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EBRD Annual Meeting 2014: High level political event

By Axel  Reiserer

People walking

“Managing Change in Challenging Times”

The EBRD started its 23rd Annual Meeting with a strong call to re-ignite the reform process in the transition countries. In his opening address EBRD President Sir Suma Chakrabarti said today in Warsaw: “We have to be honest about the challenges that many of our countries face. A number are ‘Stuck in Transition’. Convergence with the EU-15 has slowed or even stopped in many countries. “Politics,” Sir Suma said, “is sometimes turning against markets.”

In order to tackle these challenges the Bank will propose to its shareholders new “medium-term directions”. These include: help to build resilience into the transition process, in terms of sound institutions, inclusion and economic structures. Second, the EBRD would promote economic integration both globally and regionally and third it would aim to do much more to address common global challenges such as climate change, water scarcity and food security.

“It is the task of governments to adopt policies that hasten transition. It is the role of the EBRD to help governments in our regions of operations formulate those policies and build those institutions. It is also the role of the EBRD to provide the finance, largely to the private sector, for projects that will have sustainable impact because the right policies and resilient institutions are in place,” Sir Suma said.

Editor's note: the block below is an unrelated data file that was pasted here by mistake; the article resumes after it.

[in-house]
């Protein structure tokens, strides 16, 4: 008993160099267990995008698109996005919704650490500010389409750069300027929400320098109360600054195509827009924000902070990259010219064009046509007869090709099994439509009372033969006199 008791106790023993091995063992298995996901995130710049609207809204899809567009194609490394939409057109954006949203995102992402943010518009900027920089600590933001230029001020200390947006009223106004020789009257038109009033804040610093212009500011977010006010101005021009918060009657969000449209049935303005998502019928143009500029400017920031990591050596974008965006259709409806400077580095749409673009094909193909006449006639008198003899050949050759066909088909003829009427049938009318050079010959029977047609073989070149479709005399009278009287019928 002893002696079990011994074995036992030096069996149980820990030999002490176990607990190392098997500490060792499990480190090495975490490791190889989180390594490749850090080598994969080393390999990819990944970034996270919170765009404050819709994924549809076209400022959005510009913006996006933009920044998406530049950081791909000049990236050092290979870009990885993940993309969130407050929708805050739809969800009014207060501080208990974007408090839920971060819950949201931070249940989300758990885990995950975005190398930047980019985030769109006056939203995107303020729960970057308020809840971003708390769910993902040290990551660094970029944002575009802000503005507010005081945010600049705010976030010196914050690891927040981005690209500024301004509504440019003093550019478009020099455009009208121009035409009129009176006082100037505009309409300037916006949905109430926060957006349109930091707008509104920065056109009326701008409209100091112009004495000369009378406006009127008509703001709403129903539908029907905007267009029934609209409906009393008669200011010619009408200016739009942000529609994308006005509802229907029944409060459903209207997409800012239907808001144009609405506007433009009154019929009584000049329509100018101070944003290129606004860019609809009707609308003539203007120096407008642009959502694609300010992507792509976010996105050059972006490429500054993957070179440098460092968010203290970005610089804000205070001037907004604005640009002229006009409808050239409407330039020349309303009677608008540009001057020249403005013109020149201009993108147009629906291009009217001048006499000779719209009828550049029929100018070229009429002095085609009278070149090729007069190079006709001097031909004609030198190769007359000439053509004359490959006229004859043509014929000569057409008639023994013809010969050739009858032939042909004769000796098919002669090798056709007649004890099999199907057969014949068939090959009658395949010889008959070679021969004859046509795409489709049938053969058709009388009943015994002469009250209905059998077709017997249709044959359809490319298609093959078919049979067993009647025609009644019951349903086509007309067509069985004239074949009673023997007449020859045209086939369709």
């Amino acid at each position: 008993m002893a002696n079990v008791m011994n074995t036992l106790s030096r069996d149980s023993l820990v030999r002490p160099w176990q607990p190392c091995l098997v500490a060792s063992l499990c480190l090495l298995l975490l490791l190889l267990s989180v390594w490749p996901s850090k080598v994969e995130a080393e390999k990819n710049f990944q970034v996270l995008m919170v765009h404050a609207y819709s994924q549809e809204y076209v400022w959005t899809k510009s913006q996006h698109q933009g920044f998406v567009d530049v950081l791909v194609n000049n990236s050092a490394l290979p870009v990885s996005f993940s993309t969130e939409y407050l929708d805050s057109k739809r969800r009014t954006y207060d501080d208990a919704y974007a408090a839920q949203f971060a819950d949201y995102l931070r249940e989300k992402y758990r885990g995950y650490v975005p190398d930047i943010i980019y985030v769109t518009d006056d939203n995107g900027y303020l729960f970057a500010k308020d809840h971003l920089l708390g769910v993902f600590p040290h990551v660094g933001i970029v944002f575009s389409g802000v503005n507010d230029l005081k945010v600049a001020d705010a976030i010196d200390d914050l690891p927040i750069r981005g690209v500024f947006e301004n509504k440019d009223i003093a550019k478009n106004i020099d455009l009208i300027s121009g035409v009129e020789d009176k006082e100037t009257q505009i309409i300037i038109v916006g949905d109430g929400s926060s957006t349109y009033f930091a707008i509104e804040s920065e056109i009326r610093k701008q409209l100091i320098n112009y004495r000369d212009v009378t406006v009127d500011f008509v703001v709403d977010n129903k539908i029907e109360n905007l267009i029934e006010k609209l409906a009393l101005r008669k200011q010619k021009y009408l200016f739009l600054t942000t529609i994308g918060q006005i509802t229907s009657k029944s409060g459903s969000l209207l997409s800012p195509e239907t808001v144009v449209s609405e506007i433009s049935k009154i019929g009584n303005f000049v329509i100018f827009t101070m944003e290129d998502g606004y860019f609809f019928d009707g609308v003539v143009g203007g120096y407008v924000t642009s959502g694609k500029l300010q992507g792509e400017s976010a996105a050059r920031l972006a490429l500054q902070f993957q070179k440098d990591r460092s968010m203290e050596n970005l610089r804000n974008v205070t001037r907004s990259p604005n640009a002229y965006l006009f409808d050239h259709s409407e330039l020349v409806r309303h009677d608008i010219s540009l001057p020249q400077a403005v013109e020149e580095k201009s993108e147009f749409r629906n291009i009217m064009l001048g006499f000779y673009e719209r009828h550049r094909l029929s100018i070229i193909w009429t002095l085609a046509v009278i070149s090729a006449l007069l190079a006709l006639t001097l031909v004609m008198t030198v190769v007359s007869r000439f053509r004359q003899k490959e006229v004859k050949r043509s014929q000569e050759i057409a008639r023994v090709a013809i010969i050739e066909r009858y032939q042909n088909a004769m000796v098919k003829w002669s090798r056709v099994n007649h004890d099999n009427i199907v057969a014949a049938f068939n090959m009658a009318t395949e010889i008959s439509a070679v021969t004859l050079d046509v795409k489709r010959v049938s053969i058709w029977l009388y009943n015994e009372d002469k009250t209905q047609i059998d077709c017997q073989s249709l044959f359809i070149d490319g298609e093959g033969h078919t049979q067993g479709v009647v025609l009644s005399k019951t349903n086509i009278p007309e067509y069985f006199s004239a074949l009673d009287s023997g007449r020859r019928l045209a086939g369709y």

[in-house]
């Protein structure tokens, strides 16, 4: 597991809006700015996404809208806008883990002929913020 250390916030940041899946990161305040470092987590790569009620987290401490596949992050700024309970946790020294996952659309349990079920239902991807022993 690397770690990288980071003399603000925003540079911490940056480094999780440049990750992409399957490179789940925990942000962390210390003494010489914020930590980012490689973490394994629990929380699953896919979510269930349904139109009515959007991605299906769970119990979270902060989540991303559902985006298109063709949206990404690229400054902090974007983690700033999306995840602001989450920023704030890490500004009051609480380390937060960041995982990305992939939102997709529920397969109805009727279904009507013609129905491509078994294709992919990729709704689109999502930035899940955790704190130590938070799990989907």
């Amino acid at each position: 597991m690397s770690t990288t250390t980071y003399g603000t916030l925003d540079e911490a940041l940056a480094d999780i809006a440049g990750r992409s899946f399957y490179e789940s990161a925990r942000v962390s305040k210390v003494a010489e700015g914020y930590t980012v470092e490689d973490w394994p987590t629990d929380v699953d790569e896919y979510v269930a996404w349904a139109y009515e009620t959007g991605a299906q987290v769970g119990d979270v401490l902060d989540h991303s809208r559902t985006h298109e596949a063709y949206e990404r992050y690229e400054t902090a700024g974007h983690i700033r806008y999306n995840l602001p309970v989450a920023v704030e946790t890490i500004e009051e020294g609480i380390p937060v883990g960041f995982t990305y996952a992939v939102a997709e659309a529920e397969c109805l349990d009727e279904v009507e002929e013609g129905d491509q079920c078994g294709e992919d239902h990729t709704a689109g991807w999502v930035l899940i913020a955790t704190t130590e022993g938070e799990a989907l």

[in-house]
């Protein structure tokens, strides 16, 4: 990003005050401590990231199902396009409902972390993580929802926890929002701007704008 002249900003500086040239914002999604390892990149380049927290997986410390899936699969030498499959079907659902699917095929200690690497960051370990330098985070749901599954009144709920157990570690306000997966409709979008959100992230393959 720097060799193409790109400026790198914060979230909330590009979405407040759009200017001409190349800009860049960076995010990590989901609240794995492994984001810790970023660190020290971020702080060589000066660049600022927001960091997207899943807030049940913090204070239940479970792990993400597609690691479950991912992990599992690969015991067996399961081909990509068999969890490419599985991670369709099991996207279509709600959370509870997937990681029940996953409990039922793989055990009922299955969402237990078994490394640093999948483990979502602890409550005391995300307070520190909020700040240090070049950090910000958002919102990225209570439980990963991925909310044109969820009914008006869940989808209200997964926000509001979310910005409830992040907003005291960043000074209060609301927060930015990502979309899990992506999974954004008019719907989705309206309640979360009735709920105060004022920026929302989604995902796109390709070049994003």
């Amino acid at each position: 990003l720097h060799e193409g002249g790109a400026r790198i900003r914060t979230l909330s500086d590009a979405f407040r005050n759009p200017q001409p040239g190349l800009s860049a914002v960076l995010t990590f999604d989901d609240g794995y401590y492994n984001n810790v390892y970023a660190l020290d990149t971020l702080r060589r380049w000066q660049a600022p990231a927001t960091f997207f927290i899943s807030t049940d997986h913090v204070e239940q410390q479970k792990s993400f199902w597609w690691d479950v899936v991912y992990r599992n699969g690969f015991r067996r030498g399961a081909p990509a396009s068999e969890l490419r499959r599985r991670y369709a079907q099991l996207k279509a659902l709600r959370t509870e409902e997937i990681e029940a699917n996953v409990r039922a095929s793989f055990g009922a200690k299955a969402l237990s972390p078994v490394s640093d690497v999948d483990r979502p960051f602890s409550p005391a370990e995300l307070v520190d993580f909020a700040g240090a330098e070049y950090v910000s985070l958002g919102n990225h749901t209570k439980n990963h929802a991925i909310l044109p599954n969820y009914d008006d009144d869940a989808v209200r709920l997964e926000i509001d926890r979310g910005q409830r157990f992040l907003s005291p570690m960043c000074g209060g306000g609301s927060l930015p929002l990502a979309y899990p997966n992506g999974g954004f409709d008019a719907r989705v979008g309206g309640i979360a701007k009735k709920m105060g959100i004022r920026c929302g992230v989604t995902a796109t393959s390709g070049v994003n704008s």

President Chakrabarti’s opening remarks were preceded by a keynote speech by Poland’s Prime Minister Donald Tusk, who said that it was the reform of institutions and the adoption of European standards – particularly transparency and respect for the rules of the democratic process – that had enabled Poland to release the potential of the private sector. The EBRD, PM Tusk said, had played a vital role in upholding standards and helping to build better institutions in Poland and across the region.

PM Tusk also voiced his “grave concern” about the situation in Ukraine. He highlighted that Poland and Ukraine had a “similar point of departure” at the start of transition, but that Poland had succeeded in improving living standards for its people because it had built strong institutions. Sir Suma noted that the EBRD had just signed an anti-corruption initiative with the Ukrainian government, which will help to build Ukraine's resilience. “This is a sign of what can be achieved through enhanced policy dialogue,” he underlined.

The opening session of the Board of Governors was followed by a high-level political event with Milo Đukanović, Prime Minister of Montenegro, Iurie Leancă, Prime Minister of the Republic of Moldova, Djoomart Otorbaev, Prime Minister of the Kyrgyz Republic, and Štefan Füle, European Commissioner for Enlargement and European Neighbourhood Policy as speakers. They applauded the changes in the EBRD region in the 25 years since the fall of the Iron Curtain and underlined the lessons learned from those developments for the challenges that lie ahead.

The transition to democracy and market economies in central and eastern Europe has been remarkably successful. Today, these countries are established members of the European Union, having joined the EU exactly 10 years ago. In this process of transition the EU served as an external anchor which provided stability and encouragement to proceed with the often-painful reforms which eventually transformed distorted, centrally planned economies into well-functioning market economies and consolidated pluralistic democracies.

Wednesday 14 May 2014

Confirmed speakers


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